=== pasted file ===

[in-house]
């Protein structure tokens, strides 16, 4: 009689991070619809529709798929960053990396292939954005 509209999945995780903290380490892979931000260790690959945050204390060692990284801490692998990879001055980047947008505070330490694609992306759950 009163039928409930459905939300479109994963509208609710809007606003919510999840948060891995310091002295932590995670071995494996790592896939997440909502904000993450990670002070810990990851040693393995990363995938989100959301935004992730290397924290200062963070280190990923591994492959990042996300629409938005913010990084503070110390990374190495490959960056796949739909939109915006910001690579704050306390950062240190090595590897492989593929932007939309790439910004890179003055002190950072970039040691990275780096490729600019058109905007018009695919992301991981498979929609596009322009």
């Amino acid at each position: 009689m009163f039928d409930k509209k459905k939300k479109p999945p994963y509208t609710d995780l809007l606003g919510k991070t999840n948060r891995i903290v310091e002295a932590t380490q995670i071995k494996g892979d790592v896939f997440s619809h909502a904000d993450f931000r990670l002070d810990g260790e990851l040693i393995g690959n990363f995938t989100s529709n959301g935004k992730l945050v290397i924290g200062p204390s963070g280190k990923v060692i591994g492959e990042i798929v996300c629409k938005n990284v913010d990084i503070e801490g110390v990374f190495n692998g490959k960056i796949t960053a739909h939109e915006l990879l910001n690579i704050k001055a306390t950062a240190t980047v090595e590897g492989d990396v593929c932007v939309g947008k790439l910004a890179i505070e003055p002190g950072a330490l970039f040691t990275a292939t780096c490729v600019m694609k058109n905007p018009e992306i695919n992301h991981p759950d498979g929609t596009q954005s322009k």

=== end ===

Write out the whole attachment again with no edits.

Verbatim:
[in-house]
């Protein structure tokens, strides 16, 4: 009689991070619809529709798929960053990396292939954005 509209999945995780903290380490892979931000260790690959945050204390060692990284801490692998990879001055980047947008505070330490694609992306759950 009163039928409930459905939300479109994963509208609710809007606003919510999840948060891995310091002295932590995670071995494996790592896939997440909502904000993450990670002070810990990851040693393995990363995938989100959301935004992730290397924290200062963070280190990923591994492959990042996300629409938005913010990084503070110390990374190495490959960056796949739909939109915006910001690579704050306390950062240190090595590897492989593929932007939309790439910004890179003055002190950072970039040691990275780096490729600019058109905007018009695919992301991981498979929609596009322009």
């Amino acid at each position: 009689m009163f039928d409930k509209k459905k939300k479109p999945p994963y509208t609710d995780l809007l606003g919510k991070t999840n948060r891995i903290v310091e002295a932590t380490q995670i071995k494996g892979d790592v896939f997440s619809h909502a904000d993450f931000r990670l002070d810990g260790e990851l040693i393995g690959n990363f995938t989100s529709n959301g935004k992730l945050v290397i924290g200062p204390s963070g280190k990923v060692i591994g492959e990042i798929v996300c629409k938005n990284v913010d990084i503070e801490g110390v990374f190495n692998g490959k960056i796949t960053a739909h939109e915006l990879l910001n690579i704050k001055a306390t950062a240190t980047v090595e590897g492989d990396v593929c932007v939309g947008k790439l910004a890179i505070e003055p002190g950072a330490l970039f040691t990275a292939t780096c490729v600019m694609k058109n905007p018009e992306i695919n992301h991981p759950d498979g929609t596009q954005s322009k």